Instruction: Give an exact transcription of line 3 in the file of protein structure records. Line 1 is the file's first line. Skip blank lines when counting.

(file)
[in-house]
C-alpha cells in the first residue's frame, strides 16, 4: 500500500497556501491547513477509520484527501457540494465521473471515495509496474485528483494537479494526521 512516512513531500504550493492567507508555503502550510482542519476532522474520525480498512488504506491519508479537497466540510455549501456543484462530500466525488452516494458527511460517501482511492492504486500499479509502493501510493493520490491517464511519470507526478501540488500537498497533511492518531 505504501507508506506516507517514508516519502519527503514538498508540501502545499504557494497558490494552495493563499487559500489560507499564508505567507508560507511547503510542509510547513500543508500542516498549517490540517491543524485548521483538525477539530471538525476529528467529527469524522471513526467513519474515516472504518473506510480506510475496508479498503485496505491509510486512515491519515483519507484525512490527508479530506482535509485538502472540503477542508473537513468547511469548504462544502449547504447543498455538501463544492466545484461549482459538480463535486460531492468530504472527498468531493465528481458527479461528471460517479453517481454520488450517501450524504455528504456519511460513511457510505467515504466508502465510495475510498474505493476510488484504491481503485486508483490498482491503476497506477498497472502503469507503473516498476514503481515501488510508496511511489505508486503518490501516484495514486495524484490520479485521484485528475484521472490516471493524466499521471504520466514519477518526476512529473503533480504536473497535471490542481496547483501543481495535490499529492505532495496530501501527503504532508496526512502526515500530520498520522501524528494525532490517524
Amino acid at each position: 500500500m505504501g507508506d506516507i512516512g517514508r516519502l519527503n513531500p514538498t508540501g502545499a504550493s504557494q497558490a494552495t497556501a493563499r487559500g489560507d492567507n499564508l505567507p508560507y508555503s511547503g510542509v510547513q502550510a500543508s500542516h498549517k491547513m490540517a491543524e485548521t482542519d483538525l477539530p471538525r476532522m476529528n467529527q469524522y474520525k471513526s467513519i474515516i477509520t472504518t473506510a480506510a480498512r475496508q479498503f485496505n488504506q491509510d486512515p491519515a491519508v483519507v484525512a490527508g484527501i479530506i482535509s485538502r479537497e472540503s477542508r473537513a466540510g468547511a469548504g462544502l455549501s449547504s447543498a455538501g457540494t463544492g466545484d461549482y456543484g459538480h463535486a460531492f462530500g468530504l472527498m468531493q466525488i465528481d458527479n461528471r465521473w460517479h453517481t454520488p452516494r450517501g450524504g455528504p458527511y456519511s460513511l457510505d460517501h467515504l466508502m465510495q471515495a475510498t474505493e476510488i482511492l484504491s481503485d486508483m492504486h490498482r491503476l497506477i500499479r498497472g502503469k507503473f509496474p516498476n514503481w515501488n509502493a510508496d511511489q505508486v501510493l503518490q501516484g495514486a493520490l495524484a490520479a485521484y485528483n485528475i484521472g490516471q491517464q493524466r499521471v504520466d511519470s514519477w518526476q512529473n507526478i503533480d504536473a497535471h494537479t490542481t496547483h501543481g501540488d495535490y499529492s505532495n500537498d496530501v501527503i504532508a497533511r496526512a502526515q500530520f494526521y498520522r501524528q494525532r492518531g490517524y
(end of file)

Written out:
Amino acid at each position: 500500500m505504501g507508506d506516507i512516512g517514508r516519502l519527503n513531500p514538498t508540501g502545499a504550493s504557494q497558490a494552495t497556501a493563499r487559500g489560507d492567507n499564508l505567507p508560507y508555503s511547503g510542509v510547513q502550510a500543508s500542516h498549517k491547513m490540517a491543524e485548521t482542519d483538525l477539530p471538525r476532522m476529528n467529527q469524522y474520525k471513526s467513519i474515516i477509520t472504518t473506510a480506510a480498512r475496508q479498503f485496505n488504506q491509510d486512515p491519515a491519508v483519507v484525512a490527508g484527501i479530506i482535509s485538502r479537497e472540503s477542508r473537513a466540510g468547511a469548504g462544502l455549501s449547504s447543498a455538501g457540494t463544492g466545484d461549482y456543484g459538480h463535486a460531492f462530500g468530504l472527498m468531493q466525488i465528481d458527479n461528471r465521473w460517479h453517481t454520488p452516494r450517501g450524504g455528504p458527511y456519511s460513511l457510505d460517501h467515504l466508502m465510495q471515495a475510498t474505493e476510488i482511492l484504491s481503485d486508483m492504486h490498482r491503476l497506477i500499479r498497472g502503469k507503473f509496474p516498476n514503481w515501488n509502493a510508496d511511489q505508486v501510493l503518490q501516484g495514486a493520490l495524484a490520479a485521484y485528483n485528475i484521472g490516471q491517464q493524466r499521471v504520466d511519470s514519477w518526476q512529473n507526478i503533480d504536473a497535471h494537479t490542481t496547483h501543481g501540488d495535490y499529492s505532495n500537498d496530501v501527503i504532508a497533511r496526512a502526515q500530520f494526521y498520522r501524528q494525532r492518531g490517524y